Ginger Rogers did everything Fred Astaire did, but backwards and in high heels. – Tom Thaves, 1982
Every prestige nighttime drama needs an antihero at its center. The Sopranos had Tony; Breaking Bad had Walter White; Mad Men, Don Draper. When Halt and Catch Fire premiered in 2014, many people assumed that smooth-talking idea man Joe MacMillan would be the marquee antihero through whom audiences would vicariously experience the glamorous, coke-dusted world of early personal computers. As the series has progressed, however, Cameron Howe has become the morally ambiguous protagonist through whom the audience should experience the show. In “Yerba Buena”, the fifth episode of this season, we see Cameron teeter between sympathetic vulnerability and abrasive attitudes as Mutiny starts to crumble and an opportunity to escape opens up.
In the previous episode, Cameron’s stepfather contacted her about her mother’s plans to move out of her childhood home. As “Yerba Buena” opens, Cameron and Bos are heading back to Texas to reconvene with family—Bos with his infant grandson and Cam with her mother. The duo shares a series of tense car rides, and the tension comes to a head when Bos drives her to her childhood home to reconnect with her mother during a yard sale. When Bos encourages Cameron to get out of the car and buy her father’s old motorcycle, Cam unloads on him in a painful, personal way before disappearing in a huff.
Many fans of the series have written Cameron off as unlikeable, citing what they see as her petulant temper tantrums. I wouldn’t be surprised if sexism plays a role in this analysis, as many of them probably turned a blind eye on Tony Soprano’s virulent racism or the role Walter White played in Jane Margolis’s death. Those series took place in stylized universes where audiences were unlikely to have firsthand experience, where Mutiny’s open office plan probably looks like the offices where internet commenters hate on Cameron. When I watch Cameron, I am very aware of her history with anxiety, and her jittery presence and jerking gestures look the way my anxiety attacks feel. Mackenzie Davis believably grounds Cameron, and her rangy physicality and intense eye contact reminds me of Claire Danes’ early onscreen appearances.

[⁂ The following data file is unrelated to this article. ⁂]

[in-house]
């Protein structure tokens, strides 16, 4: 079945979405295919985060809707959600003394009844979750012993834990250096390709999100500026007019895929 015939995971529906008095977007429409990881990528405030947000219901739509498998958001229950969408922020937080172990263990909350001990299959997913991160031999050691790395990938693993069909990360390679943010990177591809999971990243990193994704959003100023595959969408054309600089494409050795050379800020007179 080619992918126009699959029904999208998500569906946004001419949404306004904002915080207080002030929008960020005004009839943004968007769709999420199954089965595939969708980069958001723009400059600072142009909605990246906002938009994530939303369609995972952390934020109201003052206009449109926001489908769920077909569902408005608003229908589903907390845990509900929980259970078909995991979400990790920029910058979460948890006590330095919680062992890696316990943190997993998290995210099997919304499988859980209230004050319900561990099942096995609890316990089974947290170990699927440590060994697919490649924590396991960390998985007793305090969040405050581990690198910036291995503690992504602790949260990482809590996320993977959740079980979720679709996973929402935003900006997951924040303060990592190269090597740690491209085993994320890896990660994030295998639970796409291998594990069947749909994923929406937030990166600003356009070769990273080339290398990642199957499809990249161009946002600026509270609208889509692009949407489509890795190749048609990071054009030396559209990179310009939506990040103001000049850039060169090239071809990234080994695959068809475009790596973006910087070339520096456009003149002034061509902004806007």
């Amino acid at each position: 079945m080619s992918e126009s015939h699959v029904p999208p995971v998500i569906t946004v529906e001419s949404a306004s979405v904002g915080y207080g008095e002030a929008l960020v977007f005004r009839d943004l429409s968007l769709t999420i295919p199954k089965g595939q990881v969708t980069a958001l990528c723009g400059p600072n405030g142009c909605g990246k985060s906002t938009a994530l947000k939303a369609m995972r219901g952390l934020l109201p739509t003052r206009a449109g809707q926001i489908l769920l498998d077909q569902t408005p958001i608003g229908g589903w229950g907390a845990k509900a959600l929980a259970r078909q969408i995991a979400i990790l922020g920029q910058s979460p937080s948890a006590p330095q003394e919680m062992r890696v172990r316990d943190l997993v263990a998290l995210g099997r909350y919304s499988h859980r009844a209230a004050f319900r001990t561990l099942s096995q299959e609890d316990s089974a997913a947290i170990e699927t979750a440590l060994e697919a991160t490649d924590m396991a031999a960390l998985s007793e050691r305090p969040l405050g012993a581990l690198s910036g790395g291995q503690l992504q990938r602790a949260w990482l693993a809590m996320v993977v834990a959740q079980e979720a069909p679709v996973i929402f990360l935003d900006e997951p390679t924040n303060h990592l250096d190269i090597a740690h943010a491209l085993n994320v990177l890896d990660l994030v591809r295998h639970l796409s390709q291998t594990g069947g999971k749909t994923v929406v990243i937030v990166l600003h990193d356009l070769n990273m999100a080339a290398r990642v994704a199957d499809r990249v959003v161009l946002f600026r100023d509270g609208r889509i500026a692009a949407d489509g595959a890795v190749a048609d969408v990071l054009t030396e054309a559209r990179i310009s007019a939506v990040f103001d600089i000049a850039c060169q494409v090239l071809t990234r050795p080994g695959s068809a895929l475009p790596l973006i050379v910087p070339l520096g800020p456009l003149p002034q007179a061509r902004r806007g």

Meanwhile, on the other side of San Francisco, Ryan’s presentation of his findings on ARPAnet gets cut short when Joe receives a guest with a bit of history. If the prescience of the scenes at Mutiny strains credulity—you mean people argued about the pronunciation of gif in 1986?—Joe’s story arc reminds us of the tragedy that AIDS wreaked on queer men in the 80s. While we don’t know whether Joe was diagnosed with the “gay flu” that took out so many of his peers, the scene in which he gets a fateful phone call casts an interesting light on his subsequent scenes with Ryan. The scenes involving Joe still feel like they’re part of another series, but watching his metamorphosis from smug salesman to “psychopath” to digital Cassandra has been fascinating.
The return of Tom Rendon and a surprising final scene suggests a painful, if true-to-history, conclusion to the season. Tonight’s episode of Halt and Catch Fire, with the prescient title “And She Was”, should point the way to an interesting midpoint in the season.